Walking gives the brain a “boost” in function for some

Summary: For some, cognitive performance on tasks improves as they walk through a change in the use of neural resources.

Source: University of Rochester

It has long been thought that when walking is combined with a task, they both suffer. Researchers at the University of Rochester’s Del Monte Institute for Neuroscience have found that this is not always the case.

Some young, healthy people improve performance in cognitive tasks while walking by changing the use of neural resources.

However, that doesn’t necessarily mean you should be working on a big assignment as you walk away from that cake from the night before.

“There was no predictor of who would fall into which category before testing them, we initially thought everyone would respond in a similar way,” said Eleni Patelaki, PhD in biomedical engineering. student at the University of Rochester School of Medicine and Dentistry in the Frederick J. and Marion A. Schindler Cognitive Neurophysiology Laboratory and first author of the study now available in Cerebral cortex.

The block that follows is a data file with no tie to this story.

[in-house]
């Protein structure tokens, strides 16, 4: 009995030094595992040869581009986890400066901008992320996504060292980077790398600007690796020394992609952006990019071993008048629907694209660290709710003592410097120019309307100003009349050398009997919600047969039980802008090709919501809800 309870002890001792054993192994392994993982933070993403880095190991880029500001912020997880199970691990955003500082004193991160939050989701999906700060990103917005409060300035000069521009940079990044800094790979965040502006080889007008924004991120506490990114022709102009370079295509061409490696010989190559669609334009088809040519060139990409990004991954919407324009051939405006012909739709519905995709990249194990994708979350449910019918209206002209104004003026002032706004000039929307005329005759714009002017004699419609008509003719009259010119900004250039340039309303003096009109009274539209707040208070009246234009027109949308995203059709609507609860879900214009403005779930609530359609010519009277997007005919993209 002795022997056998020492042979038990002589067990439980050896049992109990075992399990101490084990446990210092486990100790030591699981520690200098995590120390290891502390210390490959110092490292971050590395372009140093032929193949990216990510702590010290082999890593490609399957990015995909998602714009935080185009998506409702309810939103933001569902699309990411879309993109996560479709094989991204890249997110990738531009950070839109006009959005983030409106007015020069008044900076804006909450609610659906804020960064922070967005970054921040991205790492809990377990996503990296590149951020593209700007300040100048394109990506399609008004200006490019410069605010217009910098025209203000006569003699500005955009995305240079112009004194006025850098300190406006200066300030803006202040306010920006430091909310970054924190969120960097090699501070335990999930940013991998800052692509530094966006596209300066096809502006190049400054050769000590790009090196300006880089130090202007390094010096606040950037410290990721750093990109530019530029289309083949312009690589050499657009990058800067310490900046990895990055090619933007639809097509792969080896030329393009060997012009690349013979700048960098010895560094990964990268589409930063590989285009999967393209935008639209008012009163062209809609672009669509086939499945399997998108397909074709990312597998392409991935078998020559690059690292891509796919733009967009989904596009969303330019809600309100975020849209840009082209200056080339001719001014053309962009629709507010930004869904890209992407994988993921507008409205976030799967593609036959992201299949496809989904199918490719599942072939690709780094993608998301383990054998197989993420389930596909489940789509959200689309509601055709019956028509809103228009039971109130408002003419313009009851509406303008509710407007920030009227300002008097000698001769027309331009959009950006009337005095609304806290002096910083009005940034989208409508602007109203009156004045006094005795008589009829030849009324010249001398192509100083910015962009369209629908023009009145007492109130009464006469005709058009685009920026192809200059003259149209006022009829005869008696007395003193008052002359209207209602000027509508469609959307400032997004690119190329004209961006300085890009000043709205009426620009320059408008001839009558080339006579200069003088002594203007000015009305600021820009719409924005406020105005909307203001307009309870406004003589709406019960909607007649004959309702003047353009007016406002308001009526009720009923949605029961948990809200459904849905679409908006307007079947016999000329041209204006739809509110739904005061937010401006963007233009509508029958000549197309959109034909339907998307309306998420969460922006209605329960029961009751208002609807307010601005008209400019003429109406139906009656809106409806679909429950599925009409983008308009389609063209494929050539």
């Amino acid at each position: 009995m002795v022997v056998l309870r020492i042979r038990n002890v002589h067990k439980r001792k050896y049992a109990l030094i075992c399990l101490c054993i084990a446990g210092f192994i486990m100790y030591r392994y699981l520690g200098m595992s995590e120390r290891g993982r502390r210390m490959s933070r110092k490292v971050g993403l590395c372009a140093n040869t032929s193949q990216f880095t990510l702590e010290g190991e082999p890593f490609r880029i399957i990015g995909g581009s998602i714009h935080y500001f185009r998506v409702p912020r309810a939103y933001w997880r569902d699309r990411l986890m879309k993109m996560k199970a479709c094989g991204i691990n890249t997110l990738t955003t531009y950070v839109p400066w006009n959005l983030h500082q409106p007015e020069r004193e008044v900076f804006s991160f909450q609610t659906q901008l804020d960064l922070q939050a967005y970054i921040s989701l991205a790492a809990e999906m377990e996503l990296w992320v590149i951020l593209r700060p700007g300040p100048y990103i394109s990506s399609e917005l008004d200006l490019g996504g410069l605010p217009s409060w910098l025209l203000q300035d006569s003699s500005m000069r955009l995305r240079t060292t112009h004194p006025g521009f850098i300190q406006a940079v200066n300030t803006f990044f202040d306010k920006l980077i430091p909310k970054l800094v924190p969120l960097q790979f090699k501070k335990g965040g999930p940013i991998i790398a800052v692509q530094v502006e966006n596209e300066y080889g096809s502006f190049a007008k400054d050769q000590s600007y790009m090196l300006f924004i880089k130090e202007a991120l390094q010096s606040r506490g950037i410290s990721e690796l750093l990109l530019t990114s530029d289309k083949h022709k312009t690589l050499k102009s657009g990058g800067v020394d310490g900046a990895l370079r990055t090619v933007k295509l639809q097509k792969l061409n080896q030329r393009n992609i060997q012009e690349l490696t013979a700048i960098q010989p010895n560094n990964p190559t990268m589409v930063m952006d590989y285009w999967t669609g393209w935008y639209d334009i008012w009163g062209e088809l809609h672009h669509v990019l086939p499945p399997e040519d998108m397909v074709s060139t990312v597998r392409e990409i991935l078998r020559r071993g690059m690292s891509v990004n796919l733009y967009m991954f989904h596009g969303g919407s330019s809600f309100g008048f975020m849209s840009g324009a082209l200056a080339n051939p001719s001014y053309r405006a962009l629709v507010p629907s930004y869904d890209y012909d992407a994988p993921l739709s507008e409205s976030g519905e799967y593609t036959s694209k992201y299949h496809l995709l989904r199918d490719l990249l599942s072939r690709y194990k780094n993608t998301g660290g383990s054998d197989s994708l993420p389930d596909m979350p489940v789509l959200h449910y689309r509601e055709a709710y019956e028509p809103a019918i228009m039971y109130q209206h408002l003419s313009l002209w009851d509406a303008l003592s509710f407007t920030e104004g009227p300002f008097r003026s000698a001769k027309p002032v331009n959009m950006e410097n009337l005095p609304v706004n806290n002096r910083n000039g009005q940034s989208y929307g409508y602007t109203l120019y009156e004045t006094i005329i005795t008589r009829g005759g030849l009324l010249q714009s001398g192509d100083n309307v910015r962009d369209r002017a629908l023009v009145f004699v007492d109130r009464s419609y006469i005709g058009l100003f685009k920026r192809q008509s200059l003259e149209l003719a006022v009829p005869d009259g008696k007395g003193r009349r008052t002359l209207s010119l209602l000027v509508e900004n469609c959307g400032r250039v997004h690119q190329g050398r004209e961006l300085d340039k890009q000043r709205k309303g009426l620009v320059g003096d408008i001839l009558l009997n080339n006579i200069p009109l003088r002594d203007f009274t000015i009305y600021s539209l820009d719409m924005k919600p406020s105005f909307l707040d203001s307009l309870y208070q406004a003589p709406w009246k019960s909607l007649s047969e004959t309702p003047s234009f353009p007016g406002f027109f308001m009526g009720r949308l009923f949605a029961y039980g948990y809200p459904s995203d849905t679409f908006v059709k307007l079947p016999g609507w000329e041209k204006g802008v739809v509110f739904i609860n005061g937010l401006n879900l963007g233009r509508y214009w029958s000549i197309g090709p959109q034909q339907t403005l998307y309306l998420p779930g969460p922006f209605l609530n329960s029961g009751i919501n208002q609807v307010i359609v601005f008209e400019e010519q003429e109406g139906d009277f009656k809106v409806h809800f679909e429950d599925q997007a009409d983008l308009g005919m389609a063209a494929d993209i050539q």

“It was surprising that for some of the subjects it was easier for them to do the dual task, to do more than one task, than for the single task, to do each task separately. This was interesting and unexpected because most field studies show that the more tasks we have to do at the same time, the lower our performance will be. “

Improving means changes in the brain

Using the Mobile Brain / Body Imaging system, or MoBI, the researchers monitored the brain activity, kinematics and behavior of 26 healthy boys between the ages of 18 and 30 as they looked at a series of images while sitting in a chair. or walking on a treadmill. Participants were asked to click a button each time the image changed. If the same picture appeared one after another, the participants were asked not to click.

The performance each participant in this task achieved while seated was considered their personal behavioral “baseline”. When walking was added to perform the same task, the researchers found that different behaviors appeared, with some people performing worse than their baseline while sitting, as predicted based on previous studies, but also with others improving. than their seated baseline.